Botticelli painted his large pagan allegories probably taking advice from the poet Poliziano as well as the Neoplatonist philosopher Marsilio Ficino. The masterpieces have come to symbolize the florentine golden age under Lorenzo the Magnificent in the 1470s and 1480s, for whose circle they were painted.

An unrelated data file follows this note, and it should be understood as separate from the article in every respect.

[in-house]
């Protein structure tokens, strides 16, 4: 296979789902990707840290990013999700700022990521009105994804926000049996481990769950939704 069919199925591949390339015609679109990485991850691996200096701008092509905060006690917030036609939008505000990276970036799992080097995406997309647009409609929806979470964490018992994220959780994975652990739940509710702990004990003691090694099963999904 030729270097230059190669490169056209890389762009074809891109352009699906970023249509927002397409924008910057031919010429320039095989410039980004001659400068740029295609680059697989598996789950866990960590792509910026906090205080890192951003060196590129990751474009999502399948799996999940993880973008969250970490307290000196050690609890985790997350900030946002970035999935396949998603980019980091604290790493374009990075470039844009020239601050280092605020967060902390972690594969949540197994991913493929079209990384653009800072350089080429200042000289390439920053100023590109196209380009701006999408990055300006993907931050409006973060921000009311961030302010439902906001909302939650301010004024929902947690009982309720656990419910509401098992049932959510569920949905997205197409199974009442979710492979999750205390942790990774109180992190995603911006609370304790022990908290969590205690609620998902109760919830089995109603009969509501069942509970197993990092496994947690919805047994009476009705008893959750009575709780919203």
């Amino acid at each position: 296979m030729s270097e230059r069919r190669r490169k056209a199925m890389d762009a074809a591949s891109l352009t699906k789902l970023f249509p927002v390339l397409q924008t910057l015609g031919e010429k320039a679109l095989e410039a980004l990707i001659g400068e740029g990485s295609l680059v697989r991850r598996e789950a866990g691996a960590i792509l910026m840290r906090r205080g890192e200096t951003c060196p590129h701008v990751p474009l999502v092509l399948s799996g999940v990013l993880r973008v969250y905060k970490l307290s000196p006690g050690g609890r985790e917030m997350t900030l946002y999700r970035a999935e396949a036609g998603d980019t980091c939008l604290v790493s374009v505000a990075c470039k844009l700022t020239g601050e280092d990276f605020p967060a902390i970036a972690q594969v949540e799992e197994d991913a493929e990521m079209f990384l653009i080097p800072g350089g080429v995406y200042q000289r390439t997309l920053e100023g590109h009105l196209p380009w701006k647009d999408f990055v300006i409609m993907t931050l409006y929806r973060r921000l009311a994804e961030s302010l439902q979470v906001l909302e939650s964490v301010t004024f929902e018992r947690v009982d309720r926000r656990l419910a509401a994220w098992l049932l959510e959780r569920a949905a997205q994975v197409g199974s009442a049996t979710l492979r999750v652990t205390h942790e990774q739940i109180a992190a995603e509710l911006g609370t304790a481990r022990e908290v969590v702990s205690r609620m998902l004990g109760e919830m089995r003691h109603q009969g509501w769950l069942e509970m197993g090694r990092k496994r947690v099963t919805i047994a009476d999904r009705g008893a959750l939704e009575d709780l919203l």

Part of a generation of painters grown bored with Masaccios austere realism Boticcelli introduced an element of Gothic elegance and wistfulness, which adds to the romantic appeal of this pagan theme. The figures in Spring especially lack the solidity of much earlier Quattrocento art, and the background recalls a Gothic tapestry. By giving a form to current neo-pagan literary and philosophical ideas through his exceptionally limpid color and impeccable clear draughtsmanship, Botticelli perhaps unwittingly brought about a revolution in art. His Venus was the first large-scale female nude in Western art for a thousand years.